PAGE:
One woman's story of protecting her culture, the arctic and the whole planet.
The Right To Be Cold is a memoir about Sheila-Watt Cloutier's early life in the Arctic and her fight against climate change as an adult. At a young age she and her friend Lizzie were taken from their Inuit family in New Fort Chimo, to live in Nova Scotia with Joseph and Peggy Ross. The journey south was traumatic, and as Sheila-Watt Cloultier puts it, foretelling of the struggles soon to come.
When they arrived in Blanche, Sheila-Watt Cloutier was bedridden for the next three days, unable to eat. The Rosses felt that the faster the girls adapted to southern ways, the better it would be for them. Their diet was an important part of this adjustment, and it was the first in a long line of adjustments that they would have to make in order to survive this new journey.
Ten years old, and very naive about what it really meant to be away from her mother, grandmother and community, she was as she puts it, "in for a brutal shock".
The community was both isolated and isolating, with only five other families in the coastal town. What was even more difficult to deal with than the diet and routines, were the family dynamics. Then there was the censorship of the letters the girls sent home. The effects of the censorship were profound and everything just made them desperately homesick.
But complaining about their life with the Rosses, just got them shipped off to Churchhill Vocational Centre, where numbered underwear and bunker beds became the norm in a dormitory that previously had been army barracks. The federal government had tailor-made the vocational program for Inuit students from northern Quebec and Northwest Territories.
"We were being deprogrammed from our Inuit culture and reprogrammed for the southern world."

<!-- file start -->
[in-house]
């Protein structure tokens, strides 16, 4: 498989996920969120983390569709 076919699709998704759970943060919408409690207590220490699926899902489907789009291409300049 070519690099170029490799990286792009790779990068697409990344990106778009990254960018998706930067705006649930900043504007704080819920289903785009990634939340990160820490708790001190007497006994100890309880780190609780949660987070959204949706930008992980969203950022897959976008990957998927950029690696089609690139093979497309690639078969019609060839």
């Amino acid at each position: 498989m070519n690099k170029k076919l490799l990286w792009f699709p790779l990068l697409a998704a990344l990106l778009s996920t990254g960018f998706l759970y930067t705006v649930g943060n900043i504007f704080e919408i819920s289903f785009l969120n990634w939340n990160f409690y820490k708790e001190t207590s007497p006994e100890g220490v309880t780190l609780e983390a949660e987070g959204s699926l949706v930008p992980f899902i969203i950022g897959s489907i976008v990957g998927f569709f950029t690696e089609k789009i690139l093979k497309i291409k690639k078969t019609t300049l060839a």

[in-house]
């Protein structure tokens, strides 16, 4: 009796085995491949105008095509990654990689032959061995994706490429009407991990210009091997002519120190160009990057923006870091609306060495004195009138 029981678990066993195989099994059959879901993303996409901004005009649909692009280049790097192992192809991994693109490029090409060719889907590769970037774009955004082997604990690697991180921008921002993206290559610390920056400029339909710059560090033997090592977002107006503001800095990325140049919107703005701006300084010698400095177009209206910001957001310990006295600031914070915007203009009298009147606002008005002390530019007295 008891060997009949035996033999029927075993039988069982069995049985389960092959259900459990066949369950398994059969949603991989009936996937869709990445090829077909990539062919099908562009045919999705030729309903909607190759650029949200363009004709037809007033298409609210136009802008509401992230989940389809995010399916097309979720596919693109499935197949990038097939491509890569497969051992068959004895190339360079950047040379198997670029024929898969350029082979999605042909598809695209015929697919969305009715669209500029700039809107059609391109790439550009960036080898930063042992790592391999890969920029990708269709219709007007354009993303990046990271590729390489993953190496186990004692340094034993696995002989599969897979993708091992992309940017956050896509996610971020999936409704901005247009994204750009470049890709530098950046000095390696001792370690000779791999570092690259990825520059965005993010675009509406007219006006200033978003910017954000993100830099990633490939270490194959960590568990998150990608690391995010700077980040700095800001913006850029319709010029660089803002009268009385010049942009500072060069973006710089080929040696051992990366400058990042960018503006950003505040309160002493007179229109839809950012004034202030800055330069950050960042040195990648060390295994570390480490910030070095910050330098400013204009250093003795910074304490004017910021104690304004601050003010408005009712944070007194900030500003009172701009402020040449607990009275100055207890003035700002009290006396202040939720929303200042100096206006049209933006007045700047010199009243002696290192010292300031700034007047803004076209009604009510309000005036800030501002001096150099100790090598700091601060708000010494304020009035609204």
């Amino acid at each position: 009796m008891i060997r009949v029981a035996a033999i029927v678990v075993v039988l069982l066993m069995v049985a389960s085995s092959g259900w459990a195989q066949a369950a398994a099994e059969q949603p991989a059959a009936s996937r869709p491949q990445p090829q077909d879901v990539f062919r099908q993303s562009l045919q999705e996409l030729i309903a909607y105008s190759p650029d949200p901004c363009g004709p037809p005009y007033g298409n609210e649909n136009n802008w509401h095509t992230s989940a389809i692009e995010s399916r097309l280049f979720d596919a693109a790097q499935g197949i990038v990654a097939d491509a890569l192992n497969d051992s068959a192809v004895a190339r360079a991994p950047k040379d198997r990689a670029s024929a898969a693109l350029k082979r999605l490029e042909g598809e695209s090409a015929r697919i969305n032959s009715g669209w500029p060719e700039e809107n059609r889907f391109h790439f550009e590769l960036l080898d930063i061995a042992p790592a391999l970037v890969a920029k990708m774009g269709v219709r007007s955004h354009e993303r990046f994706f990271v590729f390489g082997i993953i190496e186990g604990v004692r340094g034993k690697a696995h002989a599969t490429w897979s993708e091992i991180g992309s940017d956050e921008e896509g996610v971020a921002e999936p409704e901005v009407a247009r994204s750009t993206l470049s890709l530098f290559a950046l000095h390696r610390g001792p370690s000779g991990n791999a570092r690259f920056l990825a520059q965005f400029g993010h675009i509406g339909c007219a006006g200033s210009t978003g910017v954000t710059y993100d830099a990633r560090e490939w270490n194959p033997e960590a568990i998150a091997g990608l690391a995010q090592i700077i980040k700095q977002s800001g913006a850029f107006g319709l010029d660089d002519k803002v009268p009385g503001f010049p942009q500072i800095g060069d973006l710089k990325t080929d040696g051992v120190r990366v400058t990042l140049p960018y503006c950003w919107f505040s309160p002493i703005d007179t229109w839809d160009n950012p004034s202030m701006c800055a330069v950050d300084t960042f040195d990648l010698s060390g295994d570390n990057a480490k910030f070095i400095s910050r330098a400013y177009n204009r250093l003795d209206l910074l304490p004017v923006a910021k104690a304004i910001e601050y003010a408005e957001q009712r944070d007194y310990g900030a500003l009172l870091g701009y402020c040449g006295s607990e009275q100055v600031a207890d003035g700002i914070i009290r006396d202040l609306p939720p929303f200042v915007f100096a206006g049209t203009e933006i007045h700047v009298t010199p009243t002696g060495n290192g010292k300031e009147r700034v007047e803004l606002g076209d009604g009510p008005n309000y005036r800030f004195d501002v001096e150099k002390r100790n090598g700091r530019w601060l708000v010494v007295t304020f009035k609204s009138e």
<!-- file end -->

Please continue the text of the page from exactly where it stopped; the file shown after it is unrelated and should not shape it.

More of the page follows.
Sheila-Watt Cloutier's book touches the nerve. It may seem that there is a constant theme of loss, but eventually there is also one of rediscovery and hope. Sheila-Watt Cloutier's has devoted her entire life to "protecting what is threatened and nurturing what has been wounded. In this culmination of Watt-Cloutier's regional, national, and international work over the last twenty-five years, The Right to Be Cold explores the parallels between safeguarding the Arctic and the survival of Inuit culture, of which her own background is such an extraordinary example."
While it was both enlightening and revealing to learn about the intricate details of the forced assimilation imposed on Inuit children, the rest of Sheila-Watt Cloutier's journey in becoming one of the most influential and decorated environmental, cultural, and human rights advocate in the world, is all the more inspiring -- and a departure from the cultural genocide narrative that has come to the fore in CanLit.
In the language of the Inuktitut, there are myriad subtle ways in describing the ice, the snow, and the environment that are part and parcel of the Inuit way of life -- a life that they have knew for millennia prior to Western colonization yet with the steady drumbeat of industrialization, material culture, and human activity in the Anthropocene, all of this is changing rapidly. The change in climate evokes a change in the way of life, and by extension an erosion of a culture that has been brutalized yet still clings to life.
Sheila-Watt has articulated the case for action against the climate change that native cultures have been seeing for the past generation. Those that live in tandem with and are closest to the land and nature are the proverbial canary in the coal mine; they remind us that the world must act now in order to stave off significant environmental changes years from now.
Sheila-Watt Cloutier makes an impassioned case for not only her culture but also for humanity at large and the planet we share in The Right To Be Cold. In reading this book, I was reminded of an enviromental advocate of an earlier generation (Terence McKenna) "Nature loves courage. You make the commitment and nature will respond to the commitment by removing impossible obstacles." Will we listen to Sheila-Watt Cloutier's clarion call for change?